A University of Delaware survey said on Monday that nearly one in five Americans had heard nothing about the "Occupy" movement four months since the protests began.

Among those aware of the movement, one-third could not identify the protesters' main message, that too few people control most U.S. wealth and power, according to the poll of 901 adults.

(Reporting By Ian Simpson; Editing by Paul Thomasch and Cynthia Johnston)

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Comments (12)
reddragon696 wrote:
Let’s hope that the TV News Cameras stay around since that apparently is the only thing that is keeping the Park LEOs from using violent tactics against the protesters who are only doing what the U.S. Constitution allows, peacefully protesting the Government. Every time that the LEOs use Force against Us, The People, they show just how much of a Police State America has started to become. Hopefully The People will also remember, come Election Time, that the Republicans have publicly advocated the LEOs using violent force against the Protesters as it makes Us, The People, openly aware that at any time, any one of us could be in the same situation as these jobless people are. As long as the Protesters remain peaceful and non-violent the LEOs have no real grounds to shut them down except for the rules and regulations they themselves come up with to push the protesters back into the shadows where the rest of the world cannot see them. I expect for Undercover LEOs to infiltrate the protesters and incite violence at any time in order to give the LEOs a ‘Legal’ reason to move in and close them down as the Government will not tolerate this peaceful Insubordination and Civil Disobedience for much longer and they need a ‘Legal’ reason to use violence against the Protesters. Allowing the Protesters to publicly remain in the Lime Light is embarrassing the Government before the World and that is something they do NOT like one little bit.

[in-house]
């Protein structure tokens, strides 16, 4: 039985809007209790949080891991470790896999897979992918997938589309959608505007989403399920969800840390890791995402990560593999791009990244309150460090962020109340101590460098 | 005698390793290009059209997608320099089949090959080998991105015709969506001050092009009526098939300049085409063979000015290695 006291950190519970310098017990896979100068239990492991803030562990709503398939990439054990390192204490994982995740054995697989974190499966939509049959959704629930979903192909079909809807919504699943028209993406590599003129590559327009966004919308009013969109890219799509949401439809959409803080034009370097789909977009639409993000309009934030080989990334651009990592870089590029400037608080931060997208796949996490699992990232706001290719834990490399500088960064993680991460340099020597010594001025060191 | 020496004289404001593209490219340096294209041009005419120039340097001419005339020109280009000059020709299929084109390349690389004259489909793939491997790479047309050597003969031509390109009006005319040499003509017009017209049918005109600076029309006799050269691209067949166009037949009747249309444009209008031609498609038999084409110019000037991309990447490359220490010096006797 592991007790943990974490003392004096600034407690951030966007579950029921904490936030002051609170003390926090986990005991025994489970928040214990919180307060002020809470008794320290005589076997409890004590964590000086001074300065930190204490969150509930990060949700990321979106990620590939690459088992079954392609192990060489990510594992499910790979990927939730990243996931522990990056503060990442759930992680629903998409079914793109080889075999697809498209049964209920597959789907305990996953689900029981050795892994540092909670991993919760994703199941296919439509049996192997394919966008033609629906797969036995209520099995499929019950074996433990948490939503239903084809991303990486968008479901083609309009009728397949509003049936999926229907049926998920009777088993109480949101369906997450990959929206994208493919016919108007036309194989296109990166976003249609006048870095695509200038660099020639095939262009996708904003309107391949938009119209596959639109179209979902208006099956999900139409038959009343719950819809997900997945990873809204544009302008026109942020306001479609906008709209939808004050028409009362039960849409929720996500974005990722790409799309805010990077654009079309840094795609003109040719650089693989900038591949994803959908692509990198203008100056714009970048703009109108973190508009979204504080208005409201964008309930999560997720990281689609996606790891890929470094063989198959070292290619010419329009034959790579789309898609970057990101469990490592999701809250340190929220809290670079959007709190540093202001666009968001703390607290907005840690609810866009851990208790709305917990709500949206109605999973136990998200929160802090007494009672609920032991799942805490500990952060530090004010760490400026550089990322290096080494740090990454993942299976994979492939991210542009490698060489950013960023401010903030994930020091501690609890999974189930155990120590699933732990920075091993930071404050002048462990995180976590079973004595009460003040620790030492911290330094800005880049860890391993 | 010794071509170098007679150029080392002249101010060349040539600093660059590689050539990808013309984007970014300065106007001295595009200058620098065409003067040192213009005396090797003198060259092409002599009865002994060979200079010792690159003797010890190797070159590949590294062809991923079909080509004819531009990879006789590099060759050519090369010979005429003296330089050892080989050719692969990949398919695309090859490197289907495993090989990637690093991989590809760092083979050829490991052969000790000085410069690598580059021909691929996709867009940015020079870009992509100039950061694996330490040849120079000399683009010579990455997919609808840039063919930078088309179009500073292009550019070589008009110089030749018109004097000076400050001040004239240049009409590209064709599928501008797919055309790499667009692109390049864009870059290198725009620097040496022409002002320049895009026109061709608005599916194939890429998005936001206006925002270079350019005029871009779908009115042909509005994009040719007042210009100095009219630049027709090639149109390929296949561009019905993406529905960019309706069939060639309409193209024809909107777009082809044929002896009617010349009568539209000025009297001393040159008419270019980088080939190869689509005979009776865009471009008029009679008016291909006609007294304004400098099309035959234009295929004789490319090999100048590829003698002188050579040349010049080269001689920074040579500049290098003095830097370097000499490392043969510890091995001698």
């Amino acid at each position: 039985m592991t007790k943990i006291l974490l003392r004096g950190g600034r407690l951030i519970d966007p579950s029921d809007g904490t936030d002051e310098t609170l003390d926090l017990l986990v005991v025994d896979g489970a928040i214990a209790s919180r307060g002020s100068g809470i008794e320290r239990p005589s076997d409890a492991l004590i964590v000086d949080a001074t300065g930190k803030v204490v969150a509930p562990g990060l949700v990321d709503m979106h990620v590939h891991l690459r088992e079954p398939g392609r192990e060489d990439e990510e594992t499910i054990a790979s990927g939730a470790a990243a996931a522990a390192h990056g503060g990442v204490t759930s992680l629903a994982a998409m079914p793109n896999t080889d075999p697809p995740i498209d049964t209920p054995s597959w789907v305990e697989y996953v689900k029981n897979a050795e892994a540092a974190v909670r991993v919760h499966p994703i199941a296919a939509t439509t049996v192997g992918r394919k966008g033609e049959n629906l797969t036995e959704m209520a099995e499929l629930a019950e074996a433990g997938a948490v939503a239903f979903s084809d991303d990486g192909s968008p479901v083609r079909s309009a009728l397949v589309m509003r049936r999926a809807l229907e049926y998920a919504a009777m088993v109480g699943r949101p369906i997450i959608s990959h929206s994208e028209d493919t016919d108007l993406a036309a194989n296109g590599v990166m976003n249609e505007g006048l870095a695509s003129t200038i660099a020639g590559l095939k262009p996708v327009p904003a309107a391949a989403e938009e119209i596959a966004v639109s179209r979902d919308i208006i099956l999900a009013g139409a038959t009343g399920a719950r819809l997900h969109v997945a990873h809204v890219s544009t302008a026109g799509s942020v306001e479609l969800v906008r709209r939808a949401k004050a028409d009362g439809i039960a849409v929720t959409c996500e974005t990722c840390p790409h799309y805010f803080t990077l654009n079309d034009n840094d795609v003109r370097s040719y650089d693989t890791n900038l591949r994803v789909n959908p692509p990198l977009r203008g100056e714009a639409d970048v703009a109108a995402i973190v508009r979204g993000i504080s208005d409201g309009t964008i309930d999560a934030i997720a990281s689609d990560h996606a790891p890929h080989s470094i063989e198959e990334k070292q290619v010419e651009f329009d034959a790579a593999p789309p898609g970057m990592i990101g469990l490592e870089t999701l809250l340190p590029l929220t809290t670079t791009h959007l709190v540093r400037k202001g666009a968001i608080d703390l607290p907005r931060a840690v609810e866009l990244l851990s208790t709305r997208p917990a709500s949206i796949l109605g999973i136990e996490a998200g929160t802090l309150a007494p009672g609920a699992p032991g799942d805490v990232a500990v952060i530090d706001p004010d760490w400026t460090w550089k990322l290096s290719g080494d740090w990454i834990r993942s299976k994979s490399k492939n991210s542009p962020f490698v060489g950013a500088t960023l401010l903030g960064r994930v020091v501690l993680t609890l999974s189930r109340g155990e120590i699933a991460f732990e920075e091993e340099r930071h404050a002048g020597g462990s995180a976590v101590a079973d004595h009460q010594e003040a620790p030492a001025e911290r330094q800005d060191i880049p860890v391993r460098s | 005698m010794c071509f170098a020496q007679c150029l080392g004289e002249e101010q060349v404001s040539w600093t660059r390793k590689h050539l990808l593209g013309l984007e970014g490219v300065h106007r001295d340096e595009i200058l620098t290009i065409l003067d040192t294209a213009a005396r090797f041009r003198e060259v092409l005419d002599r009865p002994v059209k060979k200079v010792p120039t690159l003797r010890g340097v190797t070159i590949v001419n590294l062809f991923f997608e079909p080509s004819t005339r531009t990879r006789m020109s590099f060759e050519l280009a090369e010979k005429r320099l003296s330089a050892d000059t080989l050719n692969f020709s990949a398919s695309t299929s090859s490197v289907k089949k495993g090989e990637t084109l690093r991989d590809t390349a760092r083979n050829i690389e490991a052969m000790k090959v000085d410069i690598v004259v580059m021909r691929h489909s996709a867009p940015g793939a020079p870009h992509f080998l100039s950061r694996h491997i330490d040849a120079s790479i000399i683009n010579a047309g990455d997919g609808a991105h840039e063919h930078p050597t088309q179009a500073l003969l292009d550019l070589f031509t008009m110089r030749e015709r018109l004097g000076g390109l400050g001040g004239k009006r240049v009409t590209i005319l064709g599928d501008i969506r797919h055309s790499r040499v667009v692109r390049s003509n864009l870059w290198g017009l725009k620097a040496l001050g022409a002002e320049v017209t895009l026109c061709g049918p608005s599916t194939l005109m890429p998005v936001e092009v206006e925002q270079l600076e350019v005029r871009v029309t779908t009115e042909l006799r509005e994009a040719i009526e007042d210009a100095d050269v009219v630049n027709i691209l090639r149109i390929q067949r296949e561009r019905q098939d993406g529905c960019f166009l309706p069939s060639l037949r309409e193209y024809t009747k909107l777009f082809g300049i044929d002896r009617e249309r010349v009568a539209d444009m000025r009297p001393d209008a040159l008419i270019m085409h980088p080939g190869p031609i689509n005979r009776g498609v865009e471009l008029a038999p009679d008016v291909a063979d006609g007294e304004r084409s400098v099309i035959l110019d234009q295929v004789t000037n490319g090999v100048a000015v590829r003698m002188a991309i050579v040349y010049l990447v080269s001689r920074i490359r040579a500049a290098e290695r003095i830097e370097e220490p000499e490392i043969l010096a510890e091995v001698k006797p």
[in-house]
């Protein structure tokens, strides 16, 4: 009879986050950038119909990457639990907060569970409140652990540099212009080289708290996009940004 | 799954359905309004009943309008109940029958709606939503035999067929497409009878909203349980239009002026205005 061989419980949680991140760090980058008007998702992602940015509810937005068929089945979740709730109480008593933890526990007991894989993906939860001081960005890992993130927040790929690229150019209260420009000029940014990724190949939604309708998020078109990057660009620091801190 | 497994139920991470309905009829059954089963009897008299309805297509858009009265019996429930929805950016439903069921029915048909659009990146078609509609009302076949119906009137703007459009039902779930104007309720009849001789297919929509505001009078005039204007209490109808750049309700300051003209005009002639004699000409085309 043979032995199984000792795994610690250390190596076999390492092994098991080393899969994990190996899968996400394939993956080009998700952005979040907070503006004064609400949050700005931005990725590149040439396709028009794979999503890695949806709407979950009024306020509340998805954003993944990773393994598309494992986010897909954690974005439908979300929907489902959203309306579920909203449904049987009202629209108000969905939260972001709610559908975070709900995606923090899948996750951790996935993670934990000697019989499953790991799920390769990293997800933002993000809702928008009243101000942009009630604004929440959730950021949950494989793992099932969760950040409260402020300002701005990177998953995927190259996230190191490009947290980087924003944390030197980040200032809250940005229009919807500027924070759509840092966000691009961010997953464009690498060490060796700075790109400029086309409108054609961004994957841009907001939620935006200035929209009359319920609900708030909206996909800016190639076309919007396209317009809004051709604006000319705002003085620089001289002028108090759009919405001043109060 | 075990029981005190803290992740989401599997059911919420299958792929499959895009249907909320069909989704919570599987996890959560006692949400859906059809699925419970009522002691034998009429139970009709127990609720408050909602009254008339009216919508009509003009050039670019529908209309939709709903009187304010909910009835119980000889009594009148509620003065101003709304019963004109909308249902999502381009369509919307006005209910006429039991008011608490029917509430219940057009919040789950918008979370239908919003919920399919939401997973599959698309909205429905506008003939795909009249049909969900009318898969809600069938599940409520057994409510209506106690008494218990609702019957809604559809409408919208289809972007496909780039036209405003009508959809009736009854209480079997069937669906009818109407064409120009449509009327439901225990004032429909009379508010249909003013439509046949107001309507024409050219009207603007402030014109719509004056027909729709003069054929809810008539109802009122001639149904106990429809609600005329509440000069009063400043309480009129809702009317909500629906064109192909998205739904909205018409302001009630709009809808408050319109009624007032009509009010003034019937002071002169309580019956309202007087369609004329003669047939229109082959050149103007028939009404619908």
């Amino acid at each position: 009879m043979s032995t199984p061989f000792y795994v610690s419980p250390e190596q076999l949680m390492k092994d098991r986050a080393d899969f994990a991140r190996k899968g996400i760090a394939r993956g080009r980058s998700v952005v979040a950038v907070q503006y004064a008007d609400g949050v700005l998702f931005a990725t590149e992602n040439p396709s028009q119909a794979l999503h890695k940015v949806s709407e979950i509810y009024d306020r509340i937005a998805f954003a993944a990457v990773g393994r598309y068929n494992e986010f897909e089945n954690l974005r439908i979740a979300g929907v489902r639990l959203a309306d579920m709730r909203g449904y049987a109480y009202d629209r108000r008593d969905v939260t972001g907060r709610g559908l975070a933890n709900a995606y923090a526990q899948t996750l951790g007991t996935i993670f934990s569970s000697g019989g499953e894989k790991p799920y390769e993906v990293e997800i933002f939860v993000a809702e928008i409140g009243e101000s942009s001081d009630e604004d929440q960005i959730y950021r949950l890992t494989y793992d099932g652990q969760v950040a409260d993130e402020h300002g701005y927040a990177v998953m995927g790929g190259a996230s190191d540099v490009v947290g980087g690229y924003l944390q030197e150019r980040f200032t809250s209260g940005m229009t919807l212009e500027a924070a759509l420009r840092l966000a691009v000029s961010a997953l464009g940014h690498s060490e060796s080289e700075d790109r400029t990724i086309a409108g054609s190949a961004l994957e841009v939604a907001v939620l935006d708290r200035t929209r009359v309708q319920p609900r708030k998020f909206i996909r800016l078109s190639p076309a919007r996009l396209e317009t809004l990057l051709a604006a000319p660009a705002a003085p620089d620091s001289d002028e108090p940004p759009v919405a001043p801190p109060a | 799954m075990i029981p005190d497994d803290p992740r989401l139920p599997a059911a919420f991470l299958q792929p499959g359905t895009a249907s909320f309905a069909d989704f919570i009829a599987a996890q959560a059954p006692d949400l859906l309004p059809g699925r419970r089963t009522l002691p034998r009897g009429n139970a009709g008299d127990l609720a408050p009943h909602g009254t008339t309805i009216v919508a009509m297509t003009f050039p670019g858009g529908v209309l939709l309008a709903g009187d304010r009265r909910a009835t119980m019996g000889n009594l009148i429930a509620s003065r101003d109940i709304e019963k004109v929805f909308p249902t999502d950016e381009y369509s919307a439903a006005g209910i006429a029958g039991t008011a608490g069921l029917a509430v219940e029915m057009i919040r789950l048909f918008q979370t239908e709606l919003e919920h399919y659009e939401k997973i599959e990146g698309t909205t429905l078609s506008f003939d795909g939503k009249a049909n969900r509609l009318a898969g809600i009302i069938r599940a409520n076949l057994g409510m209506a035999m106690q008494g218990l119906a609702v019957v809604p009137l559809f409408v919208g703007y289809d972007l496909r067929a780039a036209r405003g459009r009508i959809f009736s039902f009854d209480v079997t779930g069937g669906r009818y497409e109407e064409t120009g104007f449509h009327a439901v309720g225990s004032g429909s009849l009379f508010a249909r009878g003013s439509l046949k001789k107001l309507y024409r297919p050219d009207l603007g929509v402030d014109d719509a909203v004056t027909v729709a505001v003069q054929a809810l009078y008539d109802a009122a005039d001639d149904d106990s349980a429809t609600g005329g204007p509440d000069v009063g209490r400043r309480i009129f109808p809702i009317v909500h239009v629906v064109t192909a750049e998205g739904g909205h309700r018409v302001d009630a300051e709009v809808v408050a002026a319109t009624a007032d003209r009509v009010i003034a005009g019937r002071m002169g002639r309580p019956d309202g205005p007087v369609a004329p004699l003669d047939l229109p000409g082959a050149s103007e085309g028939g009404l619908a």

Jan 31, 2012 6:52am EST  --  Report as abuse
jaham wrote:
Yea man, I’m protesting because, like, I don’t have a job, man.

At least these guys have finally drawn a bit closer to the root of the problem – K Street and Capitol Hill. Wall Street is just a symptom of the problem.

Jan 31, 2012 8:33am EST  --  Report as abuse
jaham wrote:
@redragon…don’t drink the kool-aid, my friend…

What does the constitution say about peacefully protesting on a piece of land that you do not own?

I’m pretty sure you must abide by whatever rules the landowner imposes. If a park doesn’t allow camping, then you are breaking the law and police have the right to remove you. If you refuse to leave the police have the right ot forcefully remove you. Pretty simple.

These “activists” are so worried about their rights to free speech and the like, they fail to realize that other people have rights too. Like the right to kick you out of zucotti park (or wherever else), if they so please.

I know what you “activists” should do – actively seek a job.

Jan 31, 2012 9:30am EST  --  Report as abuse